"I have this deck I want to test so I can write about it for the blog," I told Jason.
"Oh. I thought we were just going to play the new Commander decks, so I didn't bring any sixties."
Atraxa, Praetors' Voice: had some really great synergies going on with it and we both could see the deck being an absolute wrecking ball. I don't know who decided Cathars' Crusade in there, but that card is just mean with Atraxa. Counters are difficult to eradicate and this deck plays that angle well.
Yidris, Maelstrom Wielder: emphasized the more chaotic nature of its Commander. Jason played against it and thought it was interesting-as did I-but as the pilot, I felt like it's potential power was a little too rooted in Yidris. Cascade is a very powerful ability but getting the trigger isn't reliable. This deck is possibly the one that, with savvy refinement, would be the most likely to come out of nowhere to win the game. Certainly, I cast some haymakers to mess with the board when I played.
Breya, Etherium Shaper: we believed had some of the greatest potential. The commander is incredibly flexible and if you play with the partners instead, the deck still has some real stopping power. The "broadest" of the decks, meaning that there was a lot of different avenues of attack here: combo was possible, aggro was possible, control could be manifested too and you could make those decisions right out of the box.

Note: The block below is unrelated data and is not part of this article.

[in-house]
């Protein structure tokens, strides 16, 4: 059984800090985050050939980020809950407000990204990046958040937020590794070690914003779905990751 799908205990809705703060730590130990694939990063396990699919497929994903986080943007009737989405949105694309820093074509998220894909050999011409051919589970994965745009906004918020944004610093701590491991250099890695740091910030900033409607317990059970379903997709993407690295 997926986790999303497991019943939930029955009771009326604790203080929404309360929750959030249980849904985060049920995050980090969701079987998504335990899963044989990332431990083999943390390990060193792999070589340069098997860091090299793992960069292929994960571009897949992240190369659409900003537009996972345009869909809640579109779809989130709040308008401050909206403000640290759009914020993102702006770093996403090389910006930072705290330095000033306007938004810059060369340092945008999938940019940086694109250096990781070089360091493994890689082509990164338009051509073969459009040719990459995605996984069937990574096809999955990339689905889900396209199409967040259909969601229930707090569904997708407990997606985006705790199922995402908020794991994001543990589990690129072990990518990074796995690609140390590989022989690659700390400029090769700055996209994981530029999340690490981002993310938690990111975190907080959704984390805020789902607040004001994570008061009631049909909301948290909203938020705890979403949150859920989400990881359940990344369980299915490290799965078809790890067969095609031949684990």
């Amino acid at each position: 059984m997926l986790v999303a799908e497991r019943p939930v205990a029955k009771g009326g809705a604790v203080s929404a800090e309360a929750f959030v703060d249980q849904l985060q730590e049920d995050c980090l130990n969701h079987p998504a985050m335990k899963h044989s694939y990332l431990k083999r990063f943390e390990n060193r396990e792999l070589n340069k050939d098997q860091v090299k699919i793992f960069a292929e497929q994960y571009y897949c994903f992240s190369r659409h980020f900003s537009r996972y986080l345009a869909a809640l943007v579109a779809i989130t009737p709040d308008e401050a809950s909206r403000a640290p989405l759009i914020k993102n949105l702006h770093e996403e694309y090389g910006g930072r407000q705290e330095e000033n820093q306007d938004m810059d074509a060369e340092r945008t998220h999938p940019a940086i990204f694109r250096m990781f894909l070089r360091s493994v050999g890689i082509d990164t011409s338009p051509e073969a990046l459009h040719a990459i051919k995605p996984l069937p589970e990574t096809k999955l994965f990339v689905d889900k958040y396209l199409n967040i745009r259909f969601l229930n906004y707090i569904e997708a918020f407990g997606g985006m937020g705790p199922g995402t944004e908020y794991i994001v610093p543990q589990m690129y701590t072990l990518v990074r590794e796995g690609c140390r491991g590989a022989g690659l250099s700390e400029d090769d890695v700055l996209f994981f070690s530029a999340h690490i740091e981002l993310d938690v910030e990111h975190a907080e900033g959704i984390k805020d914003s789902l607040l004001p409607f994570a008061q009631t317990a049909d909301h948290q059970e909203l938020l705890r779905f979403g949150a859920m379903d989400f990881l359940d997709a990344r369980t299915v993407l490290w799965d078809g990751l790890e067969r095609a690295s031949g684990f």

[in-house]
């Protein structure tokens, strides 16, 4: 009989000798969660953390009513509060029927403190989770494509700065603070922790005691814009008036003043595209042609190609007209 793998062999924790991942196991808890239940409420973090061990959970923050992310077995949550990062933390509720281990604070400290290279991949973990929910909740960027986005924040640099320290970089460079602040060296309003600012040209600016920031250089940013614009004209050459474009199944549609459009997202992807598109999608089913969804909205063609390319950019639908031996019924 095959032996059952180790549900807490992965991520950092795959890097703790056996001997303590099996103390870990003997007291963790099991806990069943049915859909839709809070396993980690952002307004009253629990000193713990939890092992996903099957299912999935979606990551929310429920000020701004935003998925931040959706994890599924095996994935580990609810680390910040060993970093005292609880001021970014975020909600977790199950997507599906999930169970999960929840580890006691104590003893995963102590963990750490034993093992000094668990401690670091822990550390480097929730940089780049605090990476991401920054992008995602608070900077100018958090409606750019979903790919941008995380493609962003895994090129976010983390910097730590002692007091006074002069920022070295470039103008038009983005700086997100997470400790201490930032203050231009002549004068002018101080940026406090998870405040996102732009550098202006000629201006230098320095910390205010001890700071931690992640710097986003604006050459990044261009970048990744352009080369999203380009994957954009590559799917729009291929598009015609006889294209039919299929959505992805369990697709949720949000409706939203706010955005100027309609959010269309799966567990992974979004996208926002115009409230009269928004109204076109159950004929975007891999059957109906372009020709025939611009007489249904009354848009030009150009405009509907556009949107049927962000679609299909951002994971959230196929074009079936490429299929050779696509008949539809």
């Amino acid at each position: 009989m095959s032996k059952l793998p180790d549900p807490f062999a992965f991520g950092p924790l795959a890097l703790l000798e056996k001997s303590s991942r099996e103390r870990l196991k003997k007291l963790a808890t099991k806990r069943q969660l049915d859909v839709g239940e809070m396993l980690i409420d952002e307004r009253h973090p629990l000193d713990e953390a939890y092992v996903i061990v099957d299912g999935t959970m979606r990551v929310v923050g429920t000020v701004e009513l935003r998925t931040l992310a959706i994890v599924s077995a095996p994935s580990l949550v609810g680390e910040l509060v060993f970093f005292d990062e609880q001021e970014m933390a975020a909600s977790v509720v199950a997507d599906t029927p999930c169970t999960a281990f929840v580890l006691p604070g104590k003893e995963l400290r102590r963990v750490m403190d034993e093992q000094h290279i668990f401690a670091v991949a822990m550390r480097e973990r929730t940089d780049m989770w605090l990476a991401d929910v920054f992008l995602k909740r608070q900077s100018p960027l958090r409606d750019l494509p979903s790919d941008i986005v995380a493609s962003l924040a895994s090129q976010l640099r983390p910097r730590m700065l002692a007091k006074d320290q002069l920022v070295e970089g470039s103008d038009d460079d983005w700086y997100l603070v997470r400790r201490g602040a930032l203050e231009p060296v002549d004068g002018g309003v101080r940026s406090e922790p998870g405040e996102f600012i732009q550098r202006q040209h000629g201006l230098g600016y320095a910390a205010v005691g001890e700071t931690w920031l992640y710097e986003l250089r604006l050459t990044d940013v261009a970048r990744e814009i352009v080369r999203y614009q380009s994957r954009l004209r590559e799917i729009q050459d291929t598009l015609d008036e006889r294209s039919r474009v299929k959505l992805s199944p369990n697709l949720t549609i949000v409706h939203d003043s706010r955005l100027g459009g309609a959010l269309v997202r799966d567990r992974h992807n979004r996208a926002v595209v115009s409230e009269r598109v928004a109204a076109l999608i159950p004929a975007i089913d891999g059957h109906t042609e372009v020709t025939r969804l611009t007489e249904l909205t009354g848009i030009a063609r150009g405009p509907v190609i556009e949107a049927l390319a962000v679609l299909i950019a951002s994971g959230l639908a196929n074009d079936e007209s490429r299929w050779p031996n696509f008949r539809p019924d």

Kynaios and Tiro of Meletis: this deck suffered from being played 1v1. We both felt that the deck really wanted a 3-5 player game to shine. When confronted with a singular opponent, there were just too many resources available to that opponent and not enough diversion away from Kynaios and Tiro. This deck might also be the one that requires the most refinement to be a proper 'group hug' deck. We didn't get a chance to try it with the partner commanders though so the question of how well it might perform with different leadership (if you will) remains unanswered.
Saskia the Unyielding: was a surprise to both of us. The commander's ability is brutal in 1v1 games and the potential to play a real aggro deck in multiplayer is genuine, in our humble opinions. There's enough creatures in those colors that are difficult to block (our first thought was shadow creatures) that the chance to end one player's game while having a massive impact on a second one-especially one hiding behind cards like Propaganda- should not be underestimated. This is the real deal.